It would have been better to commence your inquiry as a new thread rather than appending the question to an existing one.

AFAIK the Turista 5 is a model which was not regularly imported to the U.S.

what is the bicycle's wheel size; if 700c it is a european model likely brought in by a traveler; if 27" then it is likely a model constructed for export to anglophone lands

here is a 1971 Atala catalogue for the U.S. market -

​​​​​​https://velo-pages.com/main.php?g2_itemId=27649

one U.S. agent who may have brought in such a model as the Turista 5 is Salvatore Corso (Stuyvesant Bicycle) of New York City

does the subject machine carry a transfer from the shop which sold it?


-----

Last edited by juvela; 02-22-23 at 06:23 PM. Reason: addition
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Old 02-23-23, 02:43 PM
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Juvela, Thank you for all parts of this info.
While there is no transfer indicating where he purchased it, the tire on it is a 27 x 1 1/4/ 32 x 630. And, like me, the owner lived just north of the city. Thanks to this lead, I've just read a wonderful thread here on Stuyvesant Bikes. It makes good sense that he would have purchased it from Salvatore Corso.

Thoughts about whether the bicycle is desirable and what I should look for/know to help value it. I've got a bunch of photos but no way to upload! There is a set of mudguards, but I forgot to look at whether they are made by Atala (they aren't currently on the bike).

You've guessed that while I love to ride them, I don't know much about bikes.
Thank you for your help!





Originally Posted by juvela View Post
-----

Hello and welcome to the forum!

It would have been better to commence your inquiry as a new thread rather than appending the question to an existing one.

AFAIK the Turista 5 is a model which was not regularly imported to the U.S.

what is the bicycle's wheel size; if 700c it is a european model likely brought in by a traveler; if 27" then it is likely a model constructed for export to anglophone lands

here is a 1971 Atala catalogue for the U.S. market -

one U.S. agent who may have brought in such a model as the Turista 5 is Salvatore Corso (Stuyvesant Bicycle) of New York City

does the subject machine carry a transfer from the shop which sold it?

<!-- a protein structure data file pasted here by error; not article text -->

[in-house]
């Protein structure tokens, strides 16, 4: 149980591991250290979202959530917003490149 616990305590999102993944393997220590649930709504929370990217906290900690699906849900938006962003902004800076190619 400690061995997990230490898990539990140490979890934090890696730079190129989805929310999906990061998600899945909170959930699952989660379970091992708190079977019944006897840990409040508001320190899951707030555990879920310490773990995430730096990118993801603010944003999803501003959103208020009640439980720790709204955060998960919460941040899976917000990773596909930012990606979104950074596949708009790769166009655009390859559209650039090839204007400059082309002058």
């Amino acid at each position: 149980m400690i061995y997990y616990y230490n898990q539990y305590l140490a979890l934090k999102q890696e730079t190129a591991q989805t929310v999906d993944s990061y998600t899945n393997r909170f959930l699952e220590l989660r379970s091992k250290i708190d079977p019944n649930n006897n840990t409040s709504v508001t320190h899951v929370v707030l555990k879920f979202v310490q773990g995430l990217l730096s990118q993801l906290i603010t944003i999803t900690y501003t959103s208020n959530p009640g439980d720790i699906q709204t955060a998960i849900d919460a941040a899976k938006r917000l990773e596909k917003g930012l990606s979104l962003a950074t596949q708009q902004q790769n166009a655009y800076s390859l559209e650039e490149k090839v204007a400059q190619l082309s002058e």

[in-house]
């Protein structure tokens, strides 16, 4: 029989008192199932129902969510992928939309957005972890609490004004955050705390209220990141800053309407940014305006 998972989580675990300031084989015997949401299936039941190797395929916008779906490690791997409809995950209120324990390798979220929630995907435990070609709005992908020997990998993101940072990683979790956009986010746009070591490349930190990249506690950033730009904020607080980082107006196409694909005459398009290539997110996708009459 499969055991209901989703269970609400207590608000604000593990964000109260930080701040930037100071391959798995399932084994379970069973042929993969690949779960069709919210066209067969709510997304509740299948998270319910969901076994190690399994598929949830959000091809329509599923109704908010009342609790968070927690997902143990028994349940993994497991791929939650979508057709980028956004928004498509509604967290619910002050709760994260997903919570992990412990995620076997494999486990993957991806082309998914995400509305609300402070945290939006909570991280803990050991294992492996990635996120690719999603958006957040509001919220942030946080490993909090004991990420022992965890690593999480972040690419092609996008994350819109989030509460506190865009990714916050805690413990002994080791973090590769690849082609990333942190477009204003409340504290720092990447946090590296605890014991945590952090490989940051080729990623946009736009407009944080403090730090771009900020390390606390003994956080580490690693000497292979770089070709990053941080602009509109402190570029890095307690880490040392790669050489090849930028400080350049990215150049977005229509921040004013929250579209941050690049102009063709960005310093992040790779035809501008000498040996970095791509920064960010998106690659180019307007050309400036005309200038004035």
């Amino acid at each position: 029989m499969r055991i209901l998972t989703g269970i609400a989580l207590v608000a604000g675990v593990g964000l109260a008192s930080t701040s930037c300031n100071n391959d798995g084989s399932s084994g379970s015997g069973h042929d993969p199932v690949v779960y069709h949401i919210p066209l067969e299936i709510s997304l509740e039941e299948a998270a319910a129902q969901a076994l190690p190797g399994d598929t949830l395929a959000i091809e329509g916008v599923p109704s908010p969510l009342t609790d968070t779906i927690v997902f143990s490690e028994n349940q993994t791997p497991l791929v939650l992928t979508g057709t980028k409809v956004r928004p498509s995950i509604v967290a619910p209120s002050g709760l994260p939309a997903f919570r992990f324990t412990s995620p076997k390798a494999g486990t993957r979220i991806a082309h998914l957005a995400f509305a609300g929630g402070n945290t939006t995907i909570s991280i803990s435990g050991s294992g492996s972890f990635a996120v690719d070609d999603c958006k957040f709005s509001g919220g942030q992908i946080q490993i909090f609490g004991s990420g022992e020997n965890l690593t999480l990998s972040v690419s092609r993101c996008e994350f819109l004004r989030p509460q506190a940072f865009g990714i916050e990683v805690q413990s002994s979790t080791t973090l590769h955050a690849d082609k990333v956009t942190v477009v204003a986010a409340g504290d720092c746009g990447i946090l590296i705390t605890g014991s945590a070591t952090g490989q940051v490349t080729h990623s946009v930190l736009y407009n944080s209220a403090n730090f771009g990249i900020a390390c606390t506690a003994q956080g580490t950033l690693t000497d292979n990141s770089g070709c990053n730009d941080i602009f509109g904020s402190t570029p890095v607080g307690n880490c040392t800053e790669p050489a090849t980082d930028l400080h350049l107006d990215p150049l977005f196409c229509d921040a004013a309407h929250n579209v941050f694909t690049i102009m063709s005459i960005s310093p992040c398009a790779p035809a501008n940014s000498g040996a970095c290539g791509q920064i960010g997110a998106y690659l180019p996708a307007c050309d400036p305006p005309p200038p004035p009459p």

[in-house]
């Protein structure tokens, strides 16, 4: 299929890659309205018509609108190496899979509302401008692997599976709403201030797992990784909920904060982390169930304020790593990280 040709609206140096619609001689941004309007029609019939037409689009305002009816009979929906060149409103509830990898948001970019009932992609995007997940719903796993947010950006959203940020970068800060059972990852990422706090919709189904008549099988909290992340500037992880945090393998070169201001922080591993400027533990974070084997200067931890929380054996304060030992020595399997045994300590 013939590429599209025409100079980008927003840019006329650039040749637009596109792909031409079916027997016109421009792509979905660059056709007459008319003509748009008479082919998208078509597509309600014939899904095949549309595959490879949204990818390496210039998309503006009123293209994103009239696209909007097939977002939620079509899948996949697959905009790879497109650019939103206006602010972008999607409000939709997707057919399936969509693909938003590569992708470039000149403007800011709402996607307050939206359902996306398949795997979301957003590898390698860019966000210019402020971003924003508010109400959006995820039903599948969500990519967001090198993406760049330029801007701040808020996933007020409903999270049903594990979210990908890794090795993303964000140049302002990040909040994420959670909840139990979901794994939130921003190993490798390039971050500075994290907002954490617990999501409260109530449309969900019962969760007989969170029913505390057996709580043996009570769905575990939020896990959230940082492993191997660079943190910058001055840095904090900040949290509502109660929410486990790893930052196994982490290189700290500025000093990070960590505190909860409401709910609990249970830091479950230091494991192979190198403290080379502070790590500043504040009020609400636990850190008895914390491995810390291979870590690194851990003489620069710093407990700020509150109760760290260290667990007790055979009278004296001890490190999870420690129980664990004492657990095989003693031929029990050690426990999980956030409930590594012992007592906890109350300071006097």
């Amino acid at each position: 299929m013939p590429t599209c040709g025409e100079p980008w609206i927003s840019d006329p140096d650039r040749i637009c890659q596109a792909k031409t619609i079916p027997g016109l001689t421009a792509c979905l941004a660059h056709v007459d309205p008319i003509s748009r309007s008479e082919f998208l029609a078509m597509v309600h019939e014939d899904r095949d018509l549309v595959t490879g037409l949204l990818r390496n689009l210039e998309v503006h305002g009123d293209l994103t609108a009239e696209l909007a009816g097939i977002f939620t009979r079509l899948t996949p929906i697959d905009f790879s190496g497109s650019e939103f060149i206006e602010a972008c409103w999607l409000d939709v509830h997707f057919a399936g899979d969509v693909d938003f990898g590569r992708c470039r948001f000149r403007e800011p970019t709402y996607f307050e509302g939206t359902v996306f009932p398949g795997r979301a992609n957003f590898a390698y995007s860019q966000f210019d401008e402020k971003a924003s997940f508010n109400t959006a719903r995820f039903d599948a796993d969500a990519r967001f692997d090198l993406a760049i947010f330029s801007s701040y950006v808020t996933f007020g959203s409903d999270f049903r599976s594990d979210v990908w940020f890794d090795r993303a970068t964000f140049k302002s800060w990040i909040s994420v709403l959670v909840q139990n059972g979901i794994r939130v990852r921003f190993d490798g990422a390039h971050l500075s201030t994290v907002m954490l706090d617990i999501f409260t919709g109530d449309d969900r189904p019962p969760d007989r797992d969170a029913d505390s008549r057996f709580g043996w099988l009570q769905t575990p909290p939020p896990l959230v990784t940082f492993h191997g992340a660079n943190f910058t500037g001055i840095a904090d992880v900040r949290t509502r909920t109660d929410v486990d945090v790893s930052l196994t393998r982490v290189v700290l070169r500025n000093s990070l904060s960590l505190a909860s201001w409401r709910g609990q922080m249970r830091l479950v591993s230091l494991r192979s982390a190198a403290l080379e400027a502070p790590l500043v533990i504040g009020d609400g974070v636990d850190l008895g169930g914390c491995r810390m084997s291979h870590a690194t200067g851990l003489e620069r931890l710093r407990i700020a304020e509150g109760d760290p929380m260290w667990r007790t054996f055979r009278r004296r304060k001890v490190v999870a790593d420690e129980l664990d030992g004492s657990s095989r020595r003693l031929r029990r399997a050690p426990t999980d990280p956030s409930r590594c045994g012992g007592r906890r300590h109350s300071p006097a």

-----
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Old 02-23-23, 02:53 PM
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rsmarion

you can create an album of photos on your member page

there is a link for this on the right margin of your member page here at the forum

no minimum number of posts is required to do this

readers can visit the page and see the images

they can also place them here into the discussion thread


-----
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Old 02-23-23, 03:25 PM
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Tried to add an album and not sure what I am doing wrong. Photos I tried to upload to my original post appear (three times!) as an album, but that album does not show up in my profile. I am sure that answer is not difficult, but am stymied!

Last edited by rsmarion; 02-23-23 at 03:37 PM. Reason: more info
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Old 02-23-23, 04:00 PM
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Originally Posted by rsmarion View Post
Tried to add an album and not sure what I am doing wrong. Photos I tried to upload to my original post appear (three times!) as an album, but that album does not show up in my profile. I am sure that answer is not difficult, but am stymied!
-----

you can ask for moderator assistance

would also suggest you could ask them to move your inquiry to a new thread within this forum


-----
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Old 03-15-23, 08:01 PM
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The first step in identifying a vintage bike is to look for any branding or logos on the frame, wheels, or components. Often, the manufacturer's name will be printed or engraved on the bike's head tube or down tube. From there, you can research the manufacturer and model to learn more about the bike's age, style, and features.